Social media is the latest tenderizer. Noted how we now stop on the streets, in supermarkets to check our phones? We no longer talk to each other in matatus or meetings. What ground breaking ideas do we stop to check or share beyond muchene?
Religion has been the other great tenderizer. Its focus on submission to both earthly and non-earthly powers out of faith makes it so powerful. The new religions that co-existed with colonialism found an already religious society, some as monotheistic as new religions.
Today, religion has become part of our cultures. Some could argue its tendering effect is reducing as youth no longer see religion as central to their lives. It got a new competitor, materialism.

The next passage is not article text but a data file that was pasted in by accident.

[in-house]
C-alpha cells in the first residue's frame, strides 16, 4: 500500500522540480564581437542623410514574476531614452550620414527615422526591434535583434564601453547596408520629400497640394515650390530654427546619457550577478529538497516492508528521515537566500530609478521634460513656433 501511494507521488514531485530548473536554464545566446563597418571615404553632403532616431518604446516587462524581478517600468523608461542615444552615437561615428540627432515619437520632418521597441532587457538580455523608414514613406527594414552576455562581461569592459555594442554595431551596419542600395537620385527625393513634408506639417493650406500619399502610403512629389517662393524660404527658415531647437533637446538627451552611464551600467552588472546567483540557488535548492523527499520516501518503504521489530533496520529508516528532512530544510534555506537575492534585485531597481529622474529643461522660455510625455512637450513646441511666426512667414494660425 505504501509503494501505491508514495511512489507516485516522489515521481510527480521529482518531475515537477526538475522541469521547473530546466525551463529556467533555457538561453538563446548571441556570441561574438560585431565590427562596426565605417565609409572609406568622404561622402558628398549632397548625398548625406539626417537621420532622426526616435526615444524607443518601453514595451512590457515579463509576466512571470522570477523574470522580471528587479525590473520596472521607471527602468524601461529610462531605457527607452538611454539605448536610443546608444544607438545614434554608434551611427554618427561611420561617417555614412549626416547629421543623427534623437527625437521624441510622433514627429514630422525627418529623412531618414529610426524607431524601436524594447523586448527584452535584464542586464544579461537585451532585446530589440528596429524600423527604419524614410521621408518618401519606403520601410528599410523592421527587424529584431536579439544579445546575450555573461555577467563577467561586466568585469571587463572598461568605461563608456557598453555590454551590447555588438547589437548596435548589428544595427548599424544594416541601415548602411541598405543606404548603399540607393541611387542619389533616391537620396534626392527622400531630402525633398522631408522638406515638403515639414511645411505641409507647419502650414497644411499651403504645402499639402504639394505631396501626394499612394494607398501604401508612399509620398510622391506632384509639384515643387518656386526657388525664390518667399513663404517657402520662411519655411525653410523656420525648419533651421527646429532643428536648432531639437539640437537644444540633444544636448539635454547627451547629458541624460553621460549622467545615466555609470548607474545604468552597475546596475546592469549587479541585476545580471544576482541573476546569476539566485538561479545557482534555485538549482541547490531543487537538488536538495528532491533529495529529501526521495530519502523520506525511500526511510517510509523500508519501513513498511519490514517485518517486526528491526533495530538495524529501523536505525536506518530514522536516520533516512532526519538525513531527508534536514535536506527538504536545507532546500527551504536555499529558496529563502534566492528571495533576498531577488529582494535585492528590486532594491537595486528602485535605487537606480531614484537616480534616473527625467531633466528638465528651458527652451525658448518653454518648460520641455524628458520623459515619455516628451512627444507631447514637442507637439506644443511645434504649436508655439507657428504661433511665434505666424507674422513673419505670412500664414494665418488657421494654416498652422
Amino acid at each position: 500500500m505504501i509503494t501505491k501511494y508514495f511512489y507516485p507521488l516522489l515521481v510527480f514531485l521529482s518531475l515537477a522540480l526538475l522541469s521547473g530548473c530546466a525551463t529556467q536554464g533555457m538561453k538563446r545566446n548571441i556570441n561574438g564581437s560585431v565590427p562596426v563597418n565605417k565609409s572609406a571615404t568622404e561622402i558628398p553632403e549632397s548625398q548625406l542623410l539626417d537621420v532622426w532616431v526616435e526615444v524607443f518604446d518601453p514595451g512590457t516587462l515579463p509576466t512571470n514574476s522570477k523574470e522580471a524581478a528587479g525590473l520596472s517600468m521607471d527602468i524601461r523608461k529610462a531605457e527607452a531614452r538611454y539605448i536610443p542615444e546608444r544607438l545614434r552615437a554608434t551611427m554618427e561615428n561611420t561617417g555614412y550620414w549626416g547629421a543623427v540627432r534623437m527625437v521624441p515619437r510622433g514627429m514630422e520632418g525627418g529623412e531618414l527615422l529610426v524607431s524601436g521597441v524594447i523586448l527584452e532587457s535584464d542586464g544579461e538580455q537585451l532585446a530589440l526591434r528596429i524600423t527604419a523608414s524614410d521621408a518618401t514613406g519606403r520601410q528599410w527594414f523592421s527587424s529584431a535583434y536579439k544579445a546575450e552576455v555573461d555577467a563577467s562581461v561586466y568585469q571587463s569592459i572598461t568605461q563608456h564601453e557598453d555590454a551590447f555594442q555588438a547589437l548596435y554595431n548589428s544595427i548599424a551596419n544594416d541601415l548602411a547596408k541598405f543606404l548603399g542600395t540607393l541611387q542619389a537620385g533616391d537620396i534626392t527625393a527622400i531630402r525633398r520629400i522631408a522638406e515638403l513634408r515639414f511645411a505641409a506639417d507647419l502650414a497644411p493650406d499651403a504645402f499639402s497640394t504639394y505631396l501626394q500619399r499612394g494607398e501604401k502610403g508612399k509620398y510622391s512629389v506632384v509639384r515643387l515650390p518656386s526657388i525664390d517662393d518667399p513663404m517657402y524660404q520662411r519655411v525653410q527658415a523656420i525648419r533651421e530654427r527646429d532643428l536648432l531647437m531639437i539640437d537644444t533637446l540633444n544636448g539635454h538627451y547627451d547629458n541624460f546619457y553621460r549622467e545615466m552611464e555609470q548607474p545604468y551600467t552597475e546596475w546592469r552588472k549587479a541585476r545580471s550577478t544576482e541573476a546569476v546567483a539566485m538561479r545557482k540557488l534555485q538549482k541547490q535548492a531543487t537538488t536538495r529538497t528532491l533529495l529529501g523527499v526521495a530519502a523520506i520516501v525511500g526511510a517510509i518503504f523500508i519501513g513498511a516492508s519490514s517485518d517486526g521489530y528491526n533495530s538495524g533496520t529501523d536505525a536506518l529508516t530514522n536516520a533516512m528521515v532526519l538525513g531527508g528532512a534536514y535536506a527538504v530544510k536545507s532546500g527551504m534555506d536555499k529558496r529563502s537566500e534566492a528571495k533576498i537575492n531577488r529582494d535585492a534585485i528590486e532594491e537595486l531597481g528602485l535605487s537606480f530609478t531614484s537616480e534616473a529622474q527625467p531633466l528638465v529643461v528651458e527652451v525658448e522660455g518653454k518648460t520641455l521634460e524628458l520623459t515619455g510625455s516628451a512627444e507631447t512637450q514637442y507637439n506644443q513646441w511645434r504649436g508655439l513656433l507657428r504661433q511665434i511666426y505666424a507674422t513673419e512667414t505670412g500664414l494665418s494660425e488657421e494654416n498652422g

Politics has been the other tenderizer. The political leaders love tender minds, easy to control. By owning the means to communicate they can easily tenderize our minds. Who decides what is to be taught in our curriculum?
Ever wondered why governments are so central in curriculum development? Ever wondered why we have national exams? Ever wondered why examinations are still a national monopoly? Think of who licenses TV, radio stations and Internet service providers.
Through policies, laws, and regulations, you can easily tenderize a nation’s mind. Have you noted that the great political debates of the 1990s are now muted, as young Turks prolong their lives on the political stage?
We could argue that the violence that accompanied uhuru, multipartism, the post-election in 2007/2008 and more recently terrorism have played a role in tenderizing our minds. The emotional violence has played a part, too. Have you noted how we love bringing each other down and disparaging other people’s ideas no matter how good? Our love for pessimism has no equal.